A sepoy does not wear any rank insignia on his uniform. In the South African Army the lowest enlisted rank is Private. Privates don't wear insignia on their uniforms. In the different corps it is known with different titles. Rifleman - South African Infantry Corps Signalman - South African Signal Corps Gunner - South African Armour Corps Gunner - South African Artillery Corps Sapper - South African Engineer Corps In the British Army, a private equates to both OR-1 and OR-2 on the NATO scale, although there is no difference in rank. Privates wear no insignia. Many regiments and corps use other distinctive and descriptive names instead of private, some of these ranks have been used for centuries, others are less than 100 years old. In the contemporary British Armed Forces, the army rank of private is broadly equivalent to able seaman in the Royal Navy, leading aircraftman and senior aircraftman in the Royal Air Force, marine or bandsman, as appropriate equivalent rank in the Royal Marines. In the Boys' Brigade the rank of private is used when a boy moves from the junior section to the com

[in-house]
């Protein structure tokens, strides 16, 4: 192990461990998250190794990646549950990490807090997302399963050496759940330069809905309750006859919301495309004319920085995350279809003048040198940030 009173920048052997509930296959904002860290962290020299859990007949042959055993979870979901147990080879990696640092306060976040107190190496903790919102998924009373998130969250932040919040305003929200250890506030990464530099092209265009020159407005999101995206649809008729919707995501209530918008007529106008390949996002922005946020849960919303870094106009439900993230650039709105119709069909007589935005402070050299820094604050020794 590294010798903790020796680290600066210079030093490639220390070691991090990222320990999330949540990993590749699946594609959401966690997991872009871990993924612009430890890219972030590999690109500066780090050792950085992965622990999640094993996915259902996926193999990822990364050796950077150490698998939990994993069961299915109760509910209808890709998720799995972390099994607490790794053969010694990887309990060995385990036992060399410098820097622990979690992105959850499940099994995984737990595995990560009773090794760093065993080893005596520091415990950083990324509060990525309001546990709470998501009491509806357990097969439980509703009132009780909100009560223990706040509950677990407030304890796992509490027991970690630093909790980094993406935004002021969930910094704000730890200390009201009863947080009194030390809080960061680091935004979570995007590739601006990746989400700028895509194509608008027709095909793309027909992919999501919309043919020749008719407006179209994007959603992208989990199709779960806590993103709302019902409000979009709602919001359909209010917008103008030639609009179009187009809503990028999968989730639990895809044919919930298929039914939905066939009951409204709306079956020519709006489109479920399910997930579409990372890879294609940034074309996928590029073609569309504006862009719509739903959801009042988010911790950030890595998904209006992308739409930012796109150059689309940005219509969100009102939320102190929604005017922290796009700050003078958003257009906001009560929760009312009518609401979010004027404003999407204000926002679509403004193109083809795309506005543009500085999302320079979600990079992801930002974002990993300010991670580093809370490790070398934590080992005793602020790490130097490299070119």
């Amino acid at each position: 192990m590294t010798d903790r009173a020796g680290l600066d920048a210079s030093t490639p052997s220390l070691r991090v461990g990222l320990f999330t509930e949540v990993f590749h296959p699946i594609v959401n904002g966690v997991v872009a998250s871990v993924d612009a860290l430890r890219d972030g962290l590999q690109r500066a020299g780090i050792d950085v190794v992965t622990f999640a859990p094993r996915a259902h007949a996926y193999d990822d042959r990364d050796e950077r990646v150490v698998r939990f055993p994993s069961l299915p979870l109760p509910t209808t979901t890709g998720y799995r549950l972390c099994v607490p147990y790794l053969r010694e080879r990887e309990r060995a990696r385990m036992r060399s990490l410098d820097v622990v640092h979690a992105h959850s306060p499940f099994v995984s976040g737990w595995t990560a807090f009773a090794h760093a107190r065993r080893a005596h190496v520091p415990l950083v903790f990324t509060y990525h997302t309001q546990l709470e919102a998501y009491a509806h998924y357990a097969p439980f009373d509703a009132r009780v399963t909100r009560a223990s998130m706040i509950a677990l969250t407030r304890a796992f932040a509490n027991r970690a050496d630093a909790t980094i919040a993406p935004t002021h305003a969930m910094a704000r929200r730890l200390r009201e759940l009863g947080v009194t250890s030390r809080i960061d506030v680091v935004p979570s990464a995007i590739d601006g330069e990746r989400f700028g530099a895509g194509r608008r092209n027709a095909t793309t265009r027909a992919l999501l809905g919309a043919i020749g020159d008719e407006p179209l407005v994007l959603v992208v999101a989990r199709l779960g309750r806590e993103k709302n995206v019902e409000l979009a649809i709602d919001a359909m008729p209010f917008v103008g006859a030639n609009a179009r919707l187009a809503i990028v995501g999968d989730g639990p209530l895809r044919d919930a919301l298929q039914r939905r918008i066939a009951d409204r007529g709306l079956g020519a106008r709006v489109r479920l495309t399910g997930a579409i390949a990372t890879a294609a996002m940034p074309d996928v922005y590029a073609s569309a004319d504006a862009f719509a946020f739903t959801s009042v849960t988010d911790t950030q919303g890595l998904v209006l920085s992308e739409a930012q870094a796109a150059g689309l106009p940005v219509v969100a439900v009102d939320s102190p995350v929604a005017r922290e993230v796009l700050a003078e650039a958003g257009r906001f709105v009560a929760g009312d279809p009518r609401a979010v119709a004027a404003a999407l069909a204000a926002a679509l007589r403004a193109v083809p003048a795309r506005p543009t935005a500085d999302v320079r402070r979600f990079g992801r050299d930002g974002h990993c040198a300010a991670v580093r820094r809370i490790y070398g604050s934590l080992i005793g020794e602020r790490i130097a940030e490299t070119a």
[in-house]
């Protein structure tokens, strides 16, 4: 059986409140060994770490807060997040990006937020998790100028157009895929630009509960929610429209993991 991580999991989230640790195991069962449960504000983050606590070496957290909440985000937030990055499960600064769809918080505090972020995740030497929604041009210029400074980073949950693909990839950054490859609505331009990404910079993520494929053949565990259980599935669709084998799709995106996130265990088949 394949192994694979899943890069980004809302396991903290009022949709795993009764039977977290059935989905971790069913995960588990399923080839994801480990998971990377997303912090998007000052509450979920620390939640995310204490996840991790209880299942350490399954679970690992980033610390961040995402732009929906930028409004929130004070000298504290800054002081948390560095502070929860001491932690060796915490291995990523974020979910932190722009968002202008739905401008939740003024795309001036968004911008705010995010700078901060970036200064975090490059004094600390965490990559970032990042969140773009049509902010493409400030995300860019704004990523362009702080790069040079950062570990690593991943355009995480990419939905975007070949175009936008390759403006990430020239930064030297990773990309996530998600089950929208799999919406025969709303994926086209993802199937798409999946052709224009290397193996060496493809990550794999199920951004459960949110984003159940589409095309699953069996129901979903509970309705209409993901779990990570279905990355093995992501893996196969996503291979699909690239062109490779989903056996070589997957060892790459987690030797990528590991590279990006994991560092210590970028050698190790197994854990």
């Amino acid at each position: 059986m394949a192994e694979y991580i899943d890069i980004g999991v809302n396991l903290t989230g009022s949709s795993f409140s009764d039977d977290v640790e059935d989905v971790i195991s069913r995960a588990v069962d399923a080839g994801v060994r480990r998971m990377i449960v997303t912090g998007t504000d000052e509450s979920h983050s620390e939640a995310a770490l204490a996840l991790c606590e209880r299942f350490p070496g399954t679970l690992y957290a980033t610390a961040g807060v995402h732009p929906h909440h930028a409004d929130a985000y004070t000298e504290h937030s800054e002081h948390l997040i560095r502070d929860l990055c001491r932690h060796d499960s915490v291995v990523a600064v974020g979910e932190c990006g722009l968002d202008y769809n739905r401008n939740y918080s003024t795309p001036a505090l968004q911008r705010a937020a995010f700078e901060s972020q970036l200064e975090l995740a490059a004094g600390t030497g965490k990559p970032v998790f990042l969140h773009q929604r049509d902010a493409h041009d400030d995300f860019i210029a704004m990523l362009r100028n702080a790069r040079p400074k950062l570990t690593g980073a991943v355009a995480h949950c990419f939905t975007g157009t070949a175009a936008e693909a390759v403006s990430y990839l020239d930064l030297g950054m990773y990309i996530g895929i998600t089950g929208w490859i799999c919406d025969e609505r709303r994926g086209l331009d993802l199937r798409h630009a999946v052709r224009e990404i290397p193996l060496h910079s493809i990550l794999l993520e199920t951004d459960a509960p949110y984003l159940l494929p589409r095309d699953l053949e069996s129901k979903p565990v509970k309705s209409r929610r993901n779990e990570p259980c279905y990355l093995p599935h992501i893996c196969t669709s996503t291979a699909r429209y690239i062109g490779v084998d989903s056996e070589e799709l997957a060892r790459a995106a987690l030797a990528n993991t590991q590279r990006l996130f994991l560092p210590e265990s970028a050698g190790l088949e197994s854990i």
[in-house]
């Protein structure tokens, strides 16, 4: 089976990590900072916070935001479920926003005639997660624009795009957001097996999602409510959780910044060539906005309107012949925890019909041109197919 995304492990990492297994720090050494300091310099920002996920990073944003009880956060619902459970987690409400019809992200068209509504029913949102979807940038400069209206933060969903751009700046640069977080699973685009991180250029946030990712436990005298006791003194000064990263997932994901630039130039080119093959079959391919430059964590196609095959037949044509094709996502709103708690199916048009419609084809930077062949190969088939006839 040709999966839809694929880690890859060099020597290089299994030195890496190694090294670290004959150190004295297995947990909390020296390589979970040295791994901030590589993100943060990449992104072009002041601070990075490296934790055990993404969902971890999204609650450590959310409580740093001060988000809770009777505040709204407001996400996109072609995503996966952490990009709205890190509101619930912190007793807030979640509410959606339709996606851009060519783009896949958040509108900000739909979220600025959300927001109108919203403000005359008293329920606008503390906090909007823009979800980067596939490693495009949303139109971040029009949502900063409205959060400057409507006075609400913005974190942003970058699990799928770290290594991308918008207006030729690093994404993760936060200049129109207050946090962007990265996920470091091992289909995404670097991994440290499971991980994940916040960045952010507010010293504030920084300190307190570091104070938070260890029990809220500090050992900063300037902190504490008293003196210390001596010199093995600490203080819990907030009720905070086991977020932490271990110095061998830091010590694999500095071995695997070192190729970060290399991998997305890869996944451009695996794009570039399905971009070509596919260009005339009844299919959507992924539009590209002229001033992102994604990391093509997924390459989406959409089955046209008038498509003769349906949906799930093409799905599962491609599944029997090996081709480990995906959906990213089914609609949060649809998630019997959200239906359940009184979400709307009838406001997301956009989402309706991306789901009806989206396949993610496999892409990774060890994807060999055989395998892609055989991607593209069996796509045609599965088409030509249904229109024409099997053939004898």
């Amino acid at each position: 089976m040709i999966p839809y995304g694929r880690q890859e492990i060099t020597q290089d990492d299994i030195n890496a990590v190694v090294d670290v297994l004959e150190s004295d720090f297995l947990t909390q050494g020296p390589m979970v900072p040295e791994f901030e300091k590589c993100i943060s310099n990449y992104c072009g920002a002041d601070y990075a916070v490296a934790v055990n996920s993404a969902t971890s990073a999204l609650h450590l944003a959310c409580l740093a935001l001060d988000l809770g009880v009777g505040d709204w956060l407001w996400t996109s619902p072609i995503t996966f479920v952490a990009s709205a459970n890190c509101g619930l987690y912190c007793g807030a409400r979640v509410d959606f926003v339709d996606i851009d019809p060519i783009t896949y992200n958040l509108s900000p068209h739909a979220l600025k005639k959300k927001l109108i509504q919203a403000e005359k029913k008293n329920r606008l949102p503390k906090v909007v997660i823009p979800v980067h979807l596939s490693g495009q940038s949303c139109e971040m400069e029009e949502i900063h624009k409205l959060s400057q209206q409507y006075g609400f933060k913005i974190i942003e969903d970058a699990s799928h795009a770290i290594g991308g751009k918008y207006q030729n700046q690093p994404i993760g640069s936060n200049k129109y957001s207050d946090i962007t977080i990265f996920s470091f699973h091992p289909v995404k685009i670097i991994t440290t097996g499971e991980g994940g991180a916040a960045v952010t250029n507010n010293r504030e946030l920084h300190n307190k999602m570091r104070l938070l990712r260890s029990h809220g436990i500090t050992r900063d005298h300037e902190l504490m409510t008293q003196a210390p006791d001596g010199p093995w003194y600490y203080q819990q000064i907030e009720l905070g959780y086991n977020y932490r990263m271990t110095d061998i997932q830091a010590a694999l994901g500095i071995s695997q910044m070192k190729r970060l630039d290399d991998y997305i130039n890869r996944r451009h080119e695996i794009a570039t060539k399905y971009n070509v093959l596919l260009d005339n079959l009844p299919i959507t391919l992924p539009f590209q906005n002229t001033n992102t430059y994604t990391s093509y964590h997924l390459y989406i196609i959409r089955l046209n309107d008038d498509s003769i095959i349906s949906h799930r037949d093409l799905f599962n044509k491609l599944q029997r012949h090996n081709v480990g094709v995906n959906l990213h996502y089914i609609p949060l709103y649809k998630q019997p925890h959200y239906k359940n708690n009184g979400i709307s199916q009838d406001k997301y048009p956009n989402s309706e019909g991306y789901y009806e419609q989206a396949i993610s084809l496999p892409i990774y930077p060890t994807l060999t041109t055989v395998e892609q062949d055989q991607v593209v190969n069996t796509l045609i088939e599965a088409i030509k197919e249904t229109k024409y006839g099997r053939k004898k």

Air chief marshal